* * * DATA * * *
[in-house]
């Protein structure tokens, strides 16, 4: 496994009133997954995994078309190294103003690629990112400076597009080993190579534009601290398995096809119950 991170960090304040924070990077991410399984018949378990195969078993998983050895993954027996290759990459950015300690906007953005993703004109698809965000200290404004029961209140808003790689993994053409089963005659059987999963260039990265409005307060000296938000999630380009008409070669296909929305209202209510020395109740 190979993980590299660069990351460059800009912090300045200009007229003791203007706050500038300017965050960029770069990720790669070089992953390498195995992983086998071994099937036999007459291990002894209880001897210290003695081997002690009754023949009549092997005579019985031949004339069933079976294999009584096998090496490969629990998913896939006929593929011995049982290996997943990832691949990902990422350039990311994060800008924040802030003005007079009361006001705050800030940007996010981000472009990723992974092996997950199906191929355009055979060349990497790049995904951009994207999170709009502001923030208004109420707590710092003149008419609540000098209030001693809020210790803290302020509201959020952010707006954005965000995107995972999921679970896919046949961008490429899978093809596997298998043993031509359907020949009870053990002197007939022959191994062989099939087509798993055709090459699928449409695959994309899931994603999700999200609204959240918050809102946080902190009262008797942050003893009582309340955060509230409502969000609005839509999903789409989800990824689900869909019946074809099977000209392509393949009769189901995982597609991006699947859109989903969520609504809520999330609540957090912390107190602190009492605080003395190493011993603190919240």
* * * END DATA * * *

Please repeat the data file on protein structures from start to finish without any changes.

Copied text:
[in-house]
């Protein structure tokens, strides 16, 4: 496994009133997954995994078309190294103003690629990112400076597009080993190579534009601290398995096809119950 991170960090304040924070990077991410399984018949378990195969078993998983050895993954027996290759990459950015300690906007953005993703004109698809965000200290404004029961209140808003790689993994053409089963005659059987999963260039990265409005307060000296938000999630380009008409070669296909929305209202209510020395109740 190979993980590299660069990351460059800009912090300045200009007229003791203007706050500038300017965050960029770069990720790669070089992953390498195995992983086998071994099937036999007459291990002894209880001897210290003695081997002690009754023949009549092997005579019985031949004339069933079976294999009584096998090496490969629990998913896939006929593929011995049982290996997943990832691949990902990422350039990311994060800008924040802030003005007079009361006001705050800030940007996010981000472009990723992974092996997950199906191929355009055979060349990497790049995904951009994207999170709009502001923030208004109420707590710092003149008419609540000098209030001693809020210790803290302020509201959020952010707006954005965000995107995972999921679970896919046949961008490429899978093809596997298998043993031509359907020949009870053990002197007939022959191994062989099939087509798993055709090459699928449409695959994309899931994603999700999200609204959240918050809102946080902190009262008797942050003893009582309340955060509230409502969000609005839509999903789409989800990824689900869909019946074809099977000209392509393949009769189901995982597609991006699947859109989903969520609504809520999330609540957090912390107190602190009492605080003395190493011993603190919240």